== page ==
Print this Page

regime change and work

(A) Moreover, I saw under the sun that in the place of justice, even there was wickedness, and in the place of righteousness, even there was wickedness. (B) I said in my heart, God will judge the righteous and the wicked for there is a time for ever matter and for every work. (C) I said in my heart with regard to the children of man that God is testing them that they may see that they themselves are but beasts. ... ... ... ... ... (D) So I saw that there was nothing better than that a man should rejoice in his work, for that is his lot. Who can bring him to see what will be after him?                 Ecclesiastes 3: 16-18, 22


What have the words in bold above got to do with Jersey? Take (A) for instance. Where, in Jersey, would be the “place of justice”? The Jersey Courts and the lawyers? Where in Jersey would be the “place of righteousness”? The church buildings and the great and the good?


Let’s go back then to this ancient book of Ecclesiastes (meaning, simply put, “leader-speaker”), written probably 3,000 years ago, and see what the author (probably the leader-speaker of the nation of Israel) had to say about their “place of justice” and their “place of righteousness”.


There – even there in those very places – there was wickedness. It seems that the leader-speaker was greatly distressed about that. Maybe he knew the wickedness within the human beings who operated there – and everywhere. So (B) he “said in his heart” that God would see to it all. There would be regime change one day when “God will judge the righteous and the wicked.”


And the leader-speaker of this nation has a reason to know that fact: The reason is that “there is a time for every matter and for every work.” In other words, as folk in Jersey ominously say, “he’ll have his day”.......”she’ll have her day”..... But this 3,000 year old book places that in the hands of the God of Israel – the God of our lord Jesus Christ. 


There’s more wisdom yet in this national leader-speaker. He has worked something out that others have missed (C). He’s worked it out that the existence of wickedness in the “place of justice” and the presence of wickedness in the “place of righteousness” – in his own nation BC 1,000 – is in fact a test. A test from Almighty God. God is testing every human being, every one of “the children of men”, with the objective in God’s mind that every human being “may see that they themselves are but beasts”.


How so? Well, when mankind sees wickedness even in the “place of justice” even in the “place of righteousness”, will they not then see that they are degenerating into “beasts”, into animals?


Tough words from the leader-speaker of the nation............ It seems that he is deeply concerned to see a change of mind – a regime change – in the people over whom he is the national leader.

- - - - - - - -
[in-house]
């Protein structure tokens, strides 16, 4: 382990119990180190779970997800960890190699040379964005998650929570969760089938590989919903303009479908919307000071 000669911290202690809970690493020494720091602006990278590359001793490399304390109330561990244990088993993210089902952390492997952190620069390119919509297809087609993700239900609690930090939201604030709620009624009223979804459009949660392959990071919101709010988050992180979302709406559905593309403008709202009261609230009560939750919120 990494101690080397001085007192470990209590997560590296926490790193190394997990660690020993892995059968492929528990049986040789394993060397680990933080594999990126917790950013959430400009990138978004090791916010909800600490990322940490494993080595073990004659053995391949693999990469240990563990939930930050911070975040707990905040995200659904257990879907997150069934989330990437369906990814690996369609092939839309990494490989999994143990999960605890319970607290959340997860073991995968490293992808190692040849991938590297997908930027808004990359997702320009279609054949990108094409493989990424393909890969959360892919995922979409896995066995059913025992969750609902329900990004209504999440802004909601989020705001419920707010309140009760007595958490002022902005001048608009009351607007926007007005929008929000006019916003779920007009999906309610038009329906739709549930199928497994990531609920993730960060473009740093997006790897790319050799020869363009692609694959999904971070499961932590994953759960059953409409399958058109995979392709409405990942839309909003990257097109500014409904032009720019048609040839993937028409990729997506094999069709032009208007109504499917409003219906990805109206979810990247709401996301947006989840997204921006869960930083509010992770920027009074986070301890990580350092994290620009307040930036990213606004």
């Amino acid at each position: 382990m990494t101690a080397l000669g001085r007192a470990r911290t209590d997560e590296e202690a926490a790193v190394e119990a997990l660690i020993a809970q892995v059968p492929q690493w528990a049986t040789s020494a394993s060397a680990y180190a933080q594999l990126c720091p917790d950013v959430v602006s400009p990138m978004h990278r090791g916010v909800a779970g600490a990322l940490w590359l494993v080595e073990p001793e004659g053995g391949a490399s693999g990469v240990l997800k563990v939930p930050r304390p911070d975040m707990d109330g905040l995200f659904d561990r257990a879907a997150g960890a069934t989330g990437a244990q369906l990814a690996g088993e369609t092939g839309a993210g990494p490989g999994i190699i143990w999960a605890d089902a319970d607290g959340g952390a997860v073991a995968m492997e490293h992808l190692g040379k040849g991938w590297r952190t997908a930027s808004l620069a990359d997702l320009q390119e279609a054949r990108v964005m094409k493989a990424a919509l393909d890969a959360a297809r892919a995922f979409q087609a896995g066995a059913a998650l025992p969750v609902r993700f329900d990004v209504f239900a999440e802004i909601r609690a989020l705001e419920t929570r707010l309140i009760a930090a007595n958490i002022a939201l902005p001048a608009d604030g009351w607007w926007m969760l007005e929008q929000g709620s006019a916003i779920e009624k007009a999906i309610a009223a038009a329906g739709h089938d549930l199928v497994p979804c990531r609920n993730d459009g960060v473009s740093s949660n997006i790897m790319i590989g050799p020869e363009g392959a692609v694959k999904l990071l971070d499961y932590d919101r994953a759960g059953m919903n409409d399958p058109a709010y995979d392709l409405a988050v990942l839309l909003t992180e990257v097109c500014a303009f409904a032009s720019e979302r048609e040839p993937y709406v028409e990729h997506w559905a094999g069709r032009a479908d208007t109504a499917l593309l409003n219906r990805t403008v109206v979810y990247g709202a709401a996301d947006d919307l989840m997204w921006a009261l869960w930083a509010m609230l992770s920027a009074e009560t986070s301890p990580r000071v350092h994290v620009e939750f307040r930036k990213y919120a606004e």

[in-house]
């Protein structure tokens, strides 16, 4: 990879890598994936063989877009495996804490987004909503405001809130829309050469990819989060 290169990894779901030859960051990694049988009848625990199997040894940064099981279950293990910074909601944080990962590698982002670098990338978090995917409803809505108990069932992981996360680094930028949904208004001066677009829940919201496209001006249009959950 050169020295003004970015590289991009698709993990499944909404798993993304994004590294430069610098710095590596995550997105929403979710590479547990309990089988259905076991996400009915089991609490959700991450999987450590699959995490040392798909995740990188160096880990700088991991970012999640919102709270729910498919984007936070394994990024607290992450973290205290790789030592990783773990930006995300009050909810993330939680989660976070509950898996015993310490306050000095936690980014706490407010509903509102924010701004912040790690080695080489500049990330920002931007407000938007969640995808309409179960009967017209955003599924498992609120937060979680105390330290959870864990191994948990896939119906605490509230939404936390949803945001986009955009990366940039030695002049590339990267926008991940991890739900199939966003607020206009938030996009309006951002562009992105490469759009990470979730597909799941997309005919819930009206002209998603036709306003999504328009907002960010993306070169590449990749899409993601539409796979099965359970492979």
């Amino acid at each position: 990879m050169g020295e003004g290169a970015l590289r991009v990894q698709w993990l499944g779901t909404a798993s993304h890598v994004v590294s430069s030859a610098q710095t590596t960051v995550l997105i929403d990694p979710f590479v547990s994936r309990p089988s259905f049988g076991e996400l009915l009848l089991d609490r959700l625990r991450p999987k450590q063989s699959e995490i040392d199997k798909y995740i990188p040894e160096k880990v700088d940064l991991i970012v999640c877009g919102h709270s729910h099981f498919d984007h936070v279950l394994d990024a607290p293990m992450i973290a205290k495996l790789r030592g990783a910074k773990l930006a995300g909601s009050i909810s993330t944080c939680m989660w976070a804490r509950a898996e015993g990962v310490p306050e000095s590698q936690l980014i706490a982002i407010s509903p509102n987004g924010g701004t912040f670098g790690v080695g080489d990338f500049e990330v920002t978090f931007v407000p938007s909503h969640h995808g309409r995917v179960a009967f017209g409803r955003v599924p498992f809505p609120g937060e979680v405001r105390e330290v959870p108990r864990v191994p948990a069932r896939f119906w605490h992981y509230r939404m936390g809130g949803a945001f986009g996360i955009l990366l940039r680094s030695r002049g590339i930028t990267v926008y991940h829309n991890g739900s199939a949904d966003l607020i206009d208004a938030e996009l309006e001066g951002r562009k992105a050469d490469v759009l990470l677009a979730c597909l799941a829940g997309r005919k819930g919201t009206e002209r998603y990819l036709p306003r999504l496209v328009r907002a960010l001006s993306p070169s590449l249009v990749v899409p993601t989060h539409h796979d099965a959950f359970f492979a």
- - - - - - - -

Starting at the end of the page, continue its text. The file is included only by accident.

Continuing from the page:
And he knows that this regime change will only come when they see themselves as they really are. In fact, it will only come, so he says, when they see wickedness in the place of justice and in the place of righteousness and recognise that they are no better than animals – predatory and a-moral.


But there’s a tad more wisdom from him. In (D) he concludes that, if the need for regime change in every man and woman is not seen, then there’s only one thing for mankind to do. They must then, in that circumstance, “rejoice in their work”.


There’s nothing else for them but to try to be happy in what they do, in what they earn, in what they buy through their work and business activity.


With a touch of the despair this leader-speaker gives up. “Who can bring him [mankind] to see what will be after him?” It’s a rhetorical question.


Unless folk can see that wickedness everywhere can’t possibly continue for ever there won’t be any regime change, any hope, for them. They’ll just have to live and die like beasts. They’ll just have to work pointlessly, without seeing the ultimate blessing that could be theirs.

“Unrighteousness may be clasped so close we cannot see its face." (Richard C Trench, philologist, poet and preacher, 1807-1886).
“The two greatest days in a person’s life are the day he was born and the day he finds out why he was born.” (Anon.)
Richard Syvret

Email this newsletter to a friend
*All mandatory fields must be filled in

Friend`s name
Friend`s email address *
Your name
Your email address *

Send comment
*All mandatory fields must be filled in

Your name *
Your email address *
Your comment *